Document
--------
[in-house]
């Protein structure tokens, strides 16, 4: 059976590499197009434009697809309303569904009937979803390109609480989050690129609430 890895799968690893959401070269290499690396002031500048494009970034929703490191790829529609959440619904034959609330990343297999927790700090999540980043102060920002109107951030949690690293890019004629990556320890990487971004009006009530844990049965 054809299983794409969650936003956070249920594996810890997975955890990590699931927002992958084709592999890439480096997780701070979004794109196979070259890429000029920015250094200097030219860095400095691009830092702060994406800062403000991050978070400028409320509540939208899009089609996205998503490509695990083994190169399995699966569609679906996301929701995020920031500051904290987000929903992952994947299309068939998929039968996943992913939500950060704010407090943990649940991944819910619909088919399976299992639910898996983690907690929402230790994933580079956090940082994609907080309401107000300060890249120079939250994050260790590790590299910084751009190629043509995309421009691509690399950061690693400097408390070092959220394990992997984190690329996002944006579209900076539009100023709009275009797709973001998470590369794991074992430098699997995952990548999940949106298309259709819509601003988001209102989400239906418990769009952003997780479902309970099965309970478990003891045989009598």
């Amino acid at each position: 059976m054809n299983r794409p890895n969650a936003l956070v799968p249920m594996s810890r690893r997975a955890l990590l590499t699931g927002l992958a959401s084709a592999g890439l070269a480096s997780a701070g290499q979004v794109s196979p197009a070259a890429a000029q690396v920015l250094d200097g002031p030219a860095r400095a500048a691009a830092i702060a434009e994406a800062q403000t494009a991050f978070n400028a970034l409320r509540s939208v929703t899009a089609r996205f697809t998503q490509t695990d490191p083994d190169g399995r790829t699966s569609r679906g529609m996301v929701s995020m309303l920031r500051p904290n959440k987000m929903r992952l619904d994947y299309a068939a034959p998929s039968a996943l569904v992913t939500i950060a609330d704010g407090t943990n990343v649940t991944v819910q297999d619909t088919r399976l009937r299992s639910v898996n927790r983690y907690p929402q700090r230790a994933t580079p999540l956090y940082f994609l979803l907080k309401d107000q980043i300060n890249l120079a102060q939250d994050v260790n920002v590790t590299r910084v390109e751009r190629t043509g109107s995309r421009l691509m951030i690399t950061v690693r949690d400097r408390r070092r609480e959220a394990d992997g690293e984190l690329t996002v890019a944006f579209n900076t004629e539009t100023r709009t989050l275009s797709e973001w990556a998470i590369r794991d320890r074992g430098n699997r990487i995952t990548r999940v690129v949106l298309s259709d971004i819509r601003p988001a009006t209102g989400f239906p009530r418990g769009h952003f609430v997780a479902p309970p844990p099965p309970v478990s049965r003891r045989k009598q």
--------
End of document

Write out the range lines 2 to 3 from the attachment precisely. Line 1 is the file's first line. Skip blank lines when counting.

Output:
């Protein structure tokens, strides 16, 4: 059976590499197009434009697809309303569904009937979803390109609480989050690129609430 890895799968690893959401070269290499690396002031500048494009970034929703490191790829529609959440619904034959609330990343297999927790700090999540980043102060920002109107951030949690690293890019004629990556320890990487971004009006009530844990049965 054809299983794409969650936003956070249920594996810890997975955890990590699931927002992958084709592999890439480096997780701070979004794109196979070259890429000029920015250094200097030219860095400095691009830092702060994406800062403000991050978070400028409320509540939208899009089609996205998503490509695990083994190169399995699966569609679906996301929701995020920031500051904290987000929903992952994947299309068939998929039968996943992913939500950060704010407090943990649940991944819910619909088919399976299992639910898996983690907690929402230790994933580079956090940082994609907080309401107000300060890249120079939250994050260790590790590299910084751009190629043509995309421009691509690399950061690693400097408390070092959220394990992997984190690329996002944006579209900076539009100023709009275009797709973001998470590369794991074992430098699997995952990548999940949106298309259709819509601003988001209102989400239906418990769009952003997780479902309970099965309970478990003891045989009598």
């Amino acid at each position: 059976m054809n299983r794409p890895n969650a936003l956070v799968p249920m594996s810890r690893r997975a955890l990590l590499t699931g927002l992958a959401s084709a592999g890439l070269a480096s997780a701070g290499q979004v794109s196979p197009a070259a890429a000029q690396v920015l250094d200097g002031p030219a860095r400095a500048a691009a830092i702060a434009e994406a800062q403000t494009a991050f978070n400028a970034l409320r509540s939208v929703t899009a089609r996205f697809t998503q490509t695990d490191p083994d190169g399995r790829t699966s569609r679906g529609m996301v929701s995020m309303l920031r500051p904290n959440k987000m929903r992952l619904d994947y299309a068939a034959p998929s039968a996943l569904v992913t939500i950060a609330d704010g407090t943990n990343v649940t991944v819910q297999d619909t088919r399976l009937r299992s639910v898996n927790r983690y907690p929402q700090r230790a994933t580079p999540l956090y940082f994609l979803l907080k309401d107000q980043i300060n890249l120079a102060q939250d994050v260790n920002v590790t590299r910084v390109e751009r190629t043509g109107s995309r421009l691509m951030i690399t950061v690693r949690d400097r408390r070092r609480e959220a394990d992997g690293e984190l690329t996002v890019a944006f579209n900076t004629e539009t100023r709009t989050l275009s797709e973001w990556a998470i590369r794991d320890r074992g430098n699997r990487i995952t990548r999940v690129v949106l298309s259709d971004i819509r601003p988001a009006t209102g989400f239906p009530r418990g769009h952003f609430v997780a479902p309970p844990p099965p309970v478990s049965r003891r045989k009598q």